Chapter 15 Category 11j Violation(s) of the Vacant Unit Rule Under Reg. 1.42-5(c)(1)(ix)
This category is used to report violations of the Vacant Unit Rule (VUR); i.e., situations where an owner failed to make reasonable attempts to rent that unit, or the next available unit of comparable or smaller size, before renting units to tenants not having a qualifying income.
As part of the requirements for the annual certification, Treas. Reg. §1.42-5(c)(1)(ix) states, “If a low-income unit in the project became vacant during the year, that reasonable attempts were or are being made to rent that unit or the next available unit of comparable or smaller size to tenants having a qualifying income before any units in the project were or will be rented to tenants not having a qualifying income.”
As long as reasonable attempts are being made to rent to qualified low-income households *before renting units to nonqualifying tenants,* vacant LIHC units will continue to be included as qualified low-income units for purposes of determining the minimum set-aside (IRC §42(g)(1)) and calculating the applicable fraction (IRC §42(c)(1)(B)). What constitutes reasonable attempts to rent a vacant unit is based on facts and circumstances, and may differ from project to project depending on factors such as the size and location of the project, tenant turnover rates, and market conditions. Also, the different advertising methods that are accessible to owners and prospective tenants would affect what would be considered reasonable.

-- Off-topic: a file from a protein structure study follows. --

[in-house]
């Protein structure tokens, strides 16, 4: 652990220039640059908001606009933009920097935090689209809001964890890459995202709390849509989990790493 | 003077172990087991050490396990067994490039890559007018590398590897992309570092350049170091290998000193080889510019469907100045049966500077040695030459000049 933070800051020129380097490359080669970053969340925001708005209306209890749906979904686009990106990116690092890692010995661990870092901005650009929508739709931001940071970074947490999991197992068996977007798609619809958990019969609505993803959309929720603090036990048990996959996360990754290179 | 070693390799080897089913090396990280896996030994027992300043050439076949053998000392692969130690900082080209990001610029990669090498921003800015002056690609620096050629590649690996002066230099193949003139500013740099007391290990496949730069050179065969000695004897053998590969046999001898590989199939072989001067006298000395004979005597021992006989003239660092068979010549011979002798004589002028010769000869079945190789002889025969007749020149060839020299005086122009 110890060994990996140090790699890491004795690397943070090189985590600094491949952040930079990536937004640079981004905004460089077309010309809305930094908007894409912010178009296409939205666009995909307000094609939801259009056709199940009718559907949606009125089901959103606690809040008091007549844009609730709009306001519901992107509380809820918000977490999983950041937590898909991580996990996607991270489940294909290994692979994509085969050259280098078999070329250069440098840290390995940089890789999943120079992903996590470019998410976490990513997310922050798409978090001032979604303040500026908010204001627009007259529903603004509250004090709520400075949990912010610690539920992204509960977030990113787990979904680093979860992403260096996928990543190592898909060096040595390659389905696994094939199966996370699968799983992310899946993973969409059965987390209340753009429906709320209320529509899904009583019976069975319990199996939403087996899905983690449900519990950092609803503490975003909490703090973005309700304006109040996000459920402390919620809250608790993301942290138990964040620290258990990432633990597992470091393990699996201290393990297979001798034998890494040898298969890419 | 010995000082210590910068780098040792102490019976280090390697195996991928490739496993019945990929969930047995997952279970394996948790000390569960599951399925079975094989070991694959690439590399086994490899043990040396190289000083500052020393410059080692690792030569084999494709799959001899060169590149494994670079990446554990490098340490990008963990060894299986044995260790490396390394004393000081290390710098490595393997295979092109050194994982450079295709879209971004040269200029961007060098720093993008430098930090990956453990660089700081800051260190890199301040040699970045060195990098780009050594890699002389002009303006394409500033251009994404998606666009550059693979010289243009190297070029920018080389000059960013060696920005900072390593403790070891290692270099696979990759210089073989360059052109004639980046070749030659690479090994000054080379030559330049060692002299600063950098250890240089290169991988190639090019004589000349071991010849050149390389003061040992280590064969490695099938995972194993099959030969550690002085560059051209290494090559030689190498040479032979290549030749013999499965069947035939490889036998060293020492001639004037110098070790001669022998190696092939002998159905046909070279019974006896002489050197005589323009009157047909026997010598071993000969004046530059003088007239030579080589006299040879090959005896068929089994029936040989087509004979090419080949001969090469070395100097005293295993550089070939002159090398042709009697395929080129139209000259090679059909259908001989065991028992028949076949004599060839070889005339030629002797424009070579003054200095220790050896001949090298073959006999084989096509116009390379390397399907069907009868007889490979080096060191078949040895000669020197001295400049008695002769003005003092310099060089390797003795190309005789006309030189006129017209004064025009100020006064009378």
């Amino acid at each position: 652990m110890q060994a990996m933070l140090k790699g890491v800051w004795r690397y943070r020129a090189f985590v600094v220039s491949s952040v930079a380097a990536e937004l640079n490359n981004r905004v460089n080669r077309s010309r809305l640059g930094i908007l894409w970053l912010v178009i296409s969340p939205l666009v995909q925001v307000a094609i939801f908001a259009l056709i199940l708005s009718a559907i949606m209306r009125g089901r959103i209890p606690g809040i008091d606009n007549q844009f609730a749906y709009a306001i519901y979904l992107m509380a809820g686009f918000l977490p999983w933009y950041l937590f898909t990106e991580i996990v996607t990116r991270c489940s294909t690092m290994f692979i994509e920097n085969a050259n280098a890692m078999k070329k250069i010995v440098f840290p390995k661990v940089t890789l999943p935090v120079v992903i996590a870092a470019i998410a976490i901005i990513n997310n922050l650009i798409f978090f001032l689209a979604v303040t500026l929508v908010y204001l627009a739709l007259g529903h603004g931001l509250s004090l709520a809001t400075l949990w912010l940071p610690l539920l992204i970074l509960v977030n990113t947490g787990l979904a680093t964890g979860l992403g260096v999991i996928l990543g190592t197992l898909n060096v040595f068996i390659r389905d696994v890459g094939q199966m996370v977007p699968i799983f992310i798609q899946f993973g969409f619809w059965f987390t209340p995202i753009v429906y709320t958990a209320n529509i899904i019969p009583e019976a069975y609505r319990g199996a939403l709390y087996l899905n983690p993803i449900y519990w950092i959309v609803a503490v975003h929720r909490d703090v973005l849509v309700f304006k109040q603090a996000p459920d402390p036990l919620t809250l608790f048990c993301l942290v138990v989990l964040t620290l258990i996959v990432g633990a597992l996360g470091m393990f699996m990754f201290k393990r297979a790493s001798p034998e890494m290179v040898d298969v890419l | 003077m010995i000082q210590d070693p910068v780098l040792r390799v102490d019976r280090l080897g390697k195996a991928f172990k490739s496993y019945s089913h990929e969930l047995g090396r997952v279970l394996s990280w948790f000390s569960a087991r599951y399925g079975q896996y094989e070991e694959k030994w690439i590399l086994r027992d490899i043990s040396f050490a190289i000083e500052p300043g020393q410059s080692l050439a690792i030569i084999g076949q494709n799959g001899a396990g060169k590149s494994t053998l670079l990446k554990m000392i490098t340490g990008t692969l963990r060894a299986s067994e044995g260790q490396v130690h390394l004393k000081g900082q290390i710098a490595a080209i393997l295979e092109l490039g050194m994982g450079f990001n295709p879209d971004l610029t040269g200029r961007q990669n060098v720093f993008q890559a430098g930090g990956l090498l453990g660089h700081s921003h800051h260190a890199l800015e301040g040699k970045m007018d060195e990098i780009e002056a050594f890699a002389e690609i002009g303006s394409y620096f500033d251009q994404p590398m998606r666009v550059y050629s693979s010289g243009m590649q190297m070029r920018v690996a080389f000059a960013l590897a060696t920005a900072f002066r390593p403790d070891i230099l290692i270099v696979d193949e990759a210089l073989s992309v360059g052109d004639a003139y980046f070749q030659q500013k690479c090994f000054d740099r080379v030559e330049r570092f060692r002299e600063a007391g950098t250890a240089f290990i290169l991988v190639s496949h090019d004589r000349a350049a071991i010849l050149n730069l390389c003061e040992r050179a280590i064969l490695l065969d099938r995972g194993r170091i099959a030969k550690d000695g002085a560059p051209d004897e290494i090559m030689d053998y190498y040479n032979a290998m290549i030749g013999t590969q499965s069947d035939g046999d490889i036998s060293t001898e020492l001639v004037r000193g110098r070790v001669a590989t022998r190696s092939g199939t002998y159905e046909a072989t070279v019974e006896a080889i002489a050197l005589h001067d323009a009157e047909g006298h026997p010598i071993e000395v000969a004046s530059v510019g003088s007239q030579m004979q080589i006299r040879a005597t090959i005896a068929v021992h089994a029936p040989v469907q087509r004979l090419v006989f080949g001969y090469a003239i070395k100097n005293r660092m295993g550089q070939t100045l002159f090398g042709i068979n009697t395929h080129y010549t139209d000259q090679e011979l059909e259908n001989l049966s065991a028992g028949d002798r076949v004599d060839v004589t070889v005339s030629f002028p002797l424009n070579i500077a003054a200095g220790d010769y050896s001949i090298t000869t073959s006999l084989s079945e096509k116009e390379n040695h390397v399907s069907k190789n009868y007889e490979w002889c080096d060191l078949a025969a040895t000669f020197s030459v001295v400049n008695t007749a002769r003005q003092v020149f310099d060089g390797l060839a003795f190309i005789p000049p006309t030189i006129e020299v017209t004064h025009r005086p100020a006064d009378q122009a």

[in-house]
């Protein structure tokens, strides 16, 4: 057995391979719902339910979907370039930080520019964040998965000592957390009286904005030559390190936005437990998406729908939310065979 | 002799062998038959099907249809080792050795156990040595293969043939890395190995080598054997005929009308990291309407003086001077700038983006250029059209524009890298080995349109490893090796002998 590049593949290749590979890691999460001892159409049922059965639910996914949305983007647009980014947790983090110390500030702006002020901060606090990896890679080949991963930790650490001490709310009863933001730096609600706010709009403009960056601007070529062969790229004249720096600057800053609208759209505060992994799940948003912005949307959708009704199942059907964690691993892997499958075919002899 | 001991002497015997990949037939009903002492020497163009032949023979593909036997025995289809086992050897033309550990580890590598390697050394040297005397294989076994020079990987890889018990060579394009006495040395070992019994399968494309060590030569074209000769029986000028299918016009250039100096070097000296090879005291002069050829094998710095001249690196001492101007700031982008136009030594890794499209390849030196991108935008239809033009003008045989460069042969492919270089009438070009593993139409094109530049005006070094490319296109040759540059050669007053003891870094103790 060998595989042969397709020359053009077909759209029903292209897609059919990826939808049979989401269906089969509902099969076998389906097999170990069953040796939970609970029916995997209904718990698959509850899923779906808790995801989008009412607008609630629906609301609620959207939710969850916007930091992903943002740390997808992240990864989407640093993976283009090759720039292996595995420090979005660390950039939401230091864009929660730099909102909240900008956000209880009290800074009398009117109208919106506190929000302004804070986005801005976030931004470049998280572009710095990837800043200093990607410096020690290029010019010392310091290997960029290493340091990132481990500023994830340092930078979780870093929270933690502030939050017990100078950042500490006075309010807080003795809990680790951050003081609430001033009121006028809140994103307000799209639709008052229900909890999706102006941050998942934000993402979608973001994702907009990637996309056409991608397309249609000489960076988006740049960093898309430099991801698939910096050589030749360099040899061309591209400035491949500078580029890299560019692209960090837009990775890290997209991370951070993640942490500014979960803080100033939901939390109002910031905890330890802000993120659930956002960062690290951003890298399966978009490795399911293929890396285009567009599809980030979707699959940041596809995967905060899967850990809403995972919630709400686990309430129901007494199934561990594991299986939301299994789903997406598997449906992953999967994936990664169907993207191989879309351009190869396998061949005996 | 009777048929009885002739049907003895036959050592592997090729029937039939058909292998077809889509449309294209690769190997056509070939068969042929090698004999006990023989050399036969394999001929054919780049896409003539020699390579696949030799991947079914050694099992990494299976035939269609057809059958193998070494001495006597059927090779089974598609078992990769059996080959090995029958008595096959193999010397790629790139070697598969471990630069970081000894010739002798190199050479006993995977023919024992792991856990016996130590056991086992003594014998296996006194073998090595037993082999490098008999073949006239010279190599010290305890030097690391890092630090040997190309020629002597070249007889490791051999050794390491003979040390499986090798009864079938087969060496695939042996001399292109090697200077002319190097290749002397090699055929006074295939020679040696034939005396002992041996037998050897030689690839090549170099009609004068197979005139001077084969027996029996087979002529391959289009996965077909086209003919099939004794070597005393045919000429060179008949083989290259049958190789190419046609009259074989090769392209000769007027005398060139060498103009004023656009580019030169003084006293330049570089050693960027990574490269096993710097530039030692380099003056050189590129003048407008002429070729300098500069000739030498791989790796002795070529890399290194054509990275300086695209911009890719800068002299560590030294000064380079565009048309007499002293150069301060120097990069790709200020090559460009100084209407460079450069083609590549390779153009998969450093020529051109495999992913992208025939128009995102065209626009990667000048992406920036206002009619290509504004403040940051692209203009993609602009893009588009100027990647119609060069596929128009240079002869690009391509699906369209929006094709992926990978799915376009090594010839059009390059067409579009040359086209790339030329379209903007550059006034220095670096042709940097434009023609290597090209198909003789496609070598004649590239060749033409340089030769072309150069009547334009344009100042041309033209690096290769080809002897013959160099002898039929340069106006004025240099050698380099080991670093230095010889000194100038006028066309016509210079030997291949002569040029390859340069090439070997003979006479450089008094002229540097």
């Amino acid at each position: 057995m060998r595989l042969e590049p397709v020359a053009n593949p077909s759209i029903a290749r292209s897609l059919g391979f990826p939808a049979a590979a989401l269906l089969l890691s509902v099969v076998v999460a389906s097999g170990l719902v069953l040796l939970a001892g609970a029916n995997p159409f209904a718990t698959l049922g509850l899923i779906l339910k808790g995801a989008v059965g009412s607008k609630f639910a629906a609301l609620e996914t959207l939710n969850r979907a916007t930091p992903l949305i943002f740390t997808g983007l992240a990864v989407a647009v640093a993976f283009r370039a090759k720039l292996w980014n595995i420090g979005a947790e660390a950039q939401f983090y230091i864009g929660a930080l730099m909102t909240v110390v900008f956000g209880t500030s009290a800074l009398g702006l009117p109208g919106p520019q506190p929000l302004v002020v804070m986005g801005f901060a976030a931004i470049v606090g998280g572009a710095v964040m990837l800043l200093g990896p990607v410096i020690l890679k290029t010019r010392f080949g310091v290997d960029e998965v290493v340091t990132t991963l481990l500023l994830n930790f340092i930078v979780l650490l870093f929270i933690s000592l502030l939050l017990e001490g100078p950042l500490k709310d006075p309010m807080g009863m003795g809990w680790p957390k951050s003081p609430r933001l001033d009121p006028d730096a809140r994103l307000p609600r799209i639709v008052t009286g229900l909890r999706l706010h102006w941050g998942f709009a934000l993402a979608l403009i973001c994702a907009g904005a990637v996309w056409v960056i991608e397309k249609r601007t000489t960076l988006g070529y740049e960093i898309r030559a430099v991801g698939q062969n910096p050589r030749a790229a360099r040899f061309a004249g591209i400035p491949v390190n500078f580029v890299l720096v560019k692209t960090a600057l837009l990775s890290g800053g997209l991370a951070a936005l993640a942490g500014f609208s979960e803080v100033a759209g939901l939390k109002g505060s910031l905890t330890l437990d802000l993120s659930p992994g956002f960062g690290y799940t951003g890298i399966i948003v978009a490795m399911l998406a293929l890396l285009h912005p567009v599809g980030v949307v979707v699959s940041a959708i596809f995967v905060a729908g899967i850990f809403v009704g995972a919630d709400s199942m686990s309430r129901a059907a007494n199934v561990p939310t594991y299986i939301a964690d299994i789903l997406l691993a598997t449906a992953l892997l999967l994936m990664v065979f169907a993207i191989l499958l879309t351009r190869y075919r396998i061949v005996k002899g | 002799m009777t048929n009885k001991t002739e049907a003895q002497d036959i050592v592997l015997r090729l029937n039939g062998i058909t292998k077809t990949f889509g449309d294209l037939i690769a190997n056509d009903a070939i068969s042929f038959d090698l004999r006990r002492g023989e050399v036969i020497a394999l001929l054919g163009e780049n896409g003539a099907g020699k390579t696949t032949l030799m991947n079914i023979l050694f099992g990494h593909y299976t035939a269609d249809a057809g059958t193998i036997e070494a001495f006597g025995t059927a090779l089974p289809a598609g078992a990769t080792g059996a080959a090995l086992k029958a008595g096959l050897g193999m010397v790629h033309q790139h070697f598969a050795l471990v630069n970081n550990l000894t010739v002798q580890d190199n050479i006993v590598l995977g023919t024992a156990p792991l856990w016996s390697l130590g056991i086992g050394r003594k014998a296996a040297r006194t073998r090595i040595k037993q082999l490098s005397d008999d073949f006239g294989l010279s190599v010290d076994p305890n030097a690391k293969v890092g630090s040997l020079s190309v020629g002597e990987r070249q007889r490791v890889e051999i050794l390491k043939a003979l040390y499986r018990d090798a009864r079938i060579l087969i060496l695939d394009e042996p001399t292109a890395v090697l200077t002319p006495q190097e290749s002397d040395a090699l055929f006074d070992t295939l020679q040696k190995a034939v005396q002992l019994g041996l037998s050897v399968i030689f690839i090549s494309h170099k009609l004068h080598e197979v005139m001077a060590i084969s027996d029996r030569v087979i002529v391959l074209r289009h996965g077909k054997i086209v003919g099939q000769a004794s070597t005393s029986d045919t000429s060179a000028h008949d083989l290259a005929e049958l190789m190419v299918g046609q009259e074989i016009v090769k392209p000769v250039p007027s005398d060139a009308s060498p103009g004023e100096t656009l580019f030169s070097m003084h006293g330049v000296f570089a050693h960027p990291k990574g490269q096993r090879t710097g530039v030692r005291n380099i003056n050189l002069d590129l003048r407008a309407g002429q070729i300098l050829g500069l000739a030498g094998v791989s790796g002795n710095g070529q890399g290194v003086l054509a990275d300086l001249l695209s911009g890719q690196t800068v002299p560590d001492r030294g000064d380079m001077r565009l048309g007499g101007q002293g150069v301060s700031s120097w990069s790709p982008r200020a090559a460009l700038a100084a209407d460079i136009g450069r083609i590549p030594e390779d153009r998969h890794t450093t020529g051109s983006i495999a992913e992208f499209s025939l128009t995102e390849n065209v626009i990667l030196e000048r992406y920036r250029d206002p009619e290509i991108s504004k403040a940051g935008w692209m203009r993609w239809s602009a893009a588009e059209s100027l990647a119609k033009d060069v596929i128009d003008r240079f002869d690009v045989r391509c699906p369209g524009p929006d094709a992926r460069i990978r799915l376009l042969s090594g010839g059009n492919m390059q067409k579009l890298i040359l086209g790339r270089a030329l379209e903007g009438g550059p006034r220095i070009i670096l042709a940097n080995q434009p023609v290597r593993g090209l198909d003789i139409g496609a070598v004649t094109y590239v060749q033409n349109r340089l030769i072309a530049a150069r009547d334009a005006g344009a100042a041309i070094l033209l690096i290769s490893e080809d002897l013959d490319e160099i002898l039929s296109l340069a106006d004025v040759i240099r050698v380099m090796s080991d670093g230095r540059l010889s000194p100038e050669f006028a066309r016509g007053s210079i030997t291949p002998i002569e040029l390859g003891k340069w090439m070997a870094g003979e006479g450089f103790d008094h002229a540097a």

Available Low-Income Unit Defined
The definition of an available low-income unit for purposes of the Vacant Unit Rule is the same as used for the Available Unit Rule. Treas. Reg. §1.42-15(c) states that a unit is not available when the unit is no longer available for rent due to contractual arrangements that are binding under local law. See Rev. Rul. 2004-82, Q&A #10.
The definition of a comparable or smaller unit for purposes of the Vacant Unit Rule is the same as used for the Available Unit Rule; i.e., a residential unit that is comparably sized or smaller than the vacated unit. For deep rent skewed projects described in IRC §142(d)(4)(B), any low-income unit is considered a comparable unit. For purposes of determining whether a residential unit is comparably sized, a comparable unit must be measured by the same method used to determine qualified basis for the credit year in which the comparable unit became available. See Treas. Reg. §1.42-15(a). *Since a comparable unit may need to be identified before the end of the year when the qualified basis is determined, an owner may consider a residential unit with *the same number of bedrooms (or fewer)*and *comparable* amenities to be a comparable unit.*
Rev. Rul. 2004-82, Q&A #9, 2004-2 C.B. 350.
Revised October 2009